Dr Ranganathan is a critical geographer with a special interest in postcolonial cities. Her scholarship is concerned broadly with the political economy of the urban environment and sits at the intersection of human and urban geography, cultural anthropology, and critical development studies. Most of her research to date has focused on water and land governance in Bangalore/Bengaluru in India. Through ethnographic and archival research here, she argues that new water pricing policy is central to struggles over the right to tenure security given widespread urban informality. A related project delves into the political economy of wetland redevelopment, showing how Bangalore’s wetlands have become sites for land grabbing, accumulation, and state-corporate corruption. The resulting heightened flood risk has fueled demands for a more democratic city. Finally, she brings insights from postcolonial cities to bear on urban space and inequality in the US. To that end, she has just launched a newly funded project, “Tackling Urban Vulnerability: Lessons for Building Community Resilience and Climate Justice in Washington, DC”, which aims to document and address the racial inequities and ecological risks faced by communities near the Anacostia.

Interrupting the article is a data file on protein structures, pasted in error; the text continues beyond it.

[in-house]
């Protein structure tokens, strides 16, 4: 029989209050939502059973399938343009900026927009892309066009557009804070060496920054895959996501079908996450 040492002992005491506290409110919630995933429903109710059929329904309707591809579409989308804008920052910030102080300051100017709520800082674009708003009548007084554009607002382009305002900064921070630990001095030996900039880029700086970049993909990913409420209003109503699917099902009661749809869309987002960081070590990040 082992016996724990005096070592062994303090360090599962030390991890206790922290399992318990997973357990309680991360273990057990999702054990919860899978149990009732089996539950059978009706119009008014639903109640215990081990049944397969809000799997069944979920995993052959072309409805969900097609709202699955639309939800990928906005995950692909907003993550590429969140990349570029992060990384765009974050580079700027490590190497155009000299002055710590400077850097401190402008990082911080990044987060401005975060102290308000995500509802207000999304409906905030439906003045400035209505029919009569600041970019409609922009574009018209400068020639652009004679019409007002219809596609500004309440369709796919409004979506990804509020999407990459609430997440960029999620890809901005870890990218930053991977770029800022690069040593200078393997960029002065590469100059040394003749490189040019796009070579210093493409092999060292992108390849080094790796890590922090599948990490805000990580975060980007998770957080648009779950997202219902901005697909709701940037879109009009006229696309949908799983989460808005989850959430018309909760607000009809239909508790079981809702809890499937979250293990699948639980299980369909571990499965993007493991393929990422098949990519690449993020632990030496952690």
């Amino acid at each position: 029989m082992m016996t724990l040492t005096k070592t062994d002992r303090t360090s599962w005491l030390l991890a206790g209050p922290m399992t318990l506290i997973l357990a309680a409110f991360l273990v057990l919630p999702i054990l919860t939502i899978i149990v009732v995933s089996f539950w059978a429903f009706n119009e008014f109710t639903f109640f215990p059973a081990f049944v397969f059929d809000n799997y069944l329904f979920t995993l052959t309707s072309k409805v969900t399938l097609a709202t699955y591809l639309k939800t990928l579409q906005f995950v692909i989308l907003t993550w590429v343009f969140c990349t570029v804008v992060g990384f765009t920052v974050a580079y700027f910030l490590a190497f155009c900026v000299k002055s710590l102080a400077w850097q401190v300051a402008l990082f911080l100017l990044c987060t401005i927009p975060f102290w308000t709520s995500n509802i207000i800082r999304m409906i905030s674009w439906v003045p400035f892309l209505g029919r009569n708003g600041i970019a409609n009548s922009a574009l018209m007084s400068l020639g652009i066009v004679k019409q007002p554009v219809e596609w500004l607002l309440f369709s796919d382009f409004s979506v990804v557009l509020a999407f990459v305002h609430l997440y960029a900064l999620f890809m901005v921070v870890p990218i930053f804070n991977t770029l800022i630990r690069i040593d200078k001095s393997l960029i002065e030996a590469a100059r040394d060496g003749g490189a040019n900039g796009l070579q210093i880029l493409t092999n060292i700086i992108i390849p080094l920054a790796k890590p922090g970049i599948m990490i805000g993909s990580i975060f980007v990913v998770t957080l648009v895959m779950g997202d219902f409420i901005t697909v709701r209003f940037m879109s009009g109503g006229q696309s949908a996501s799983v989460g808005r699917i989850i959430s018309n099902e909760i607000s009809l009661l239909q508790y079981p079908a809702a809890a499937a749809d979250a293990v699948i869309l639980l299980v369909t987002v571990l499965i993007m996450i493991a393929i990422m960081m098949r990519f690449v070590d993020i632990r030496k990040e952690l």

Her research is published in the International Journal of Urban and Regional Research, Urban Geography, Antipode: A Radical Journal of Geography, and Water Alternatives among other journals, as well as several edited books on the South Asian city. Previously, Dr Ranganathan was a post-doctoral fellow based out of the Department of Geography at the University of Illinois, Urbana-Champaign. She has also worked at TERI, New Delhi; ENDA-Tiers Monde, Dakar; and the Asian Development Bank, Manila. At SIS, Dr Ranganathan teaches SISU 250 (Environmental Sustainability and Global Health), SISU 349 (Global Cities, Justice, and the Environment), and SIS 620 (Urban Political Ecology).
PhD, University of California, Berkeley
MS, University of California, Berkeley
BA, Bard College, NY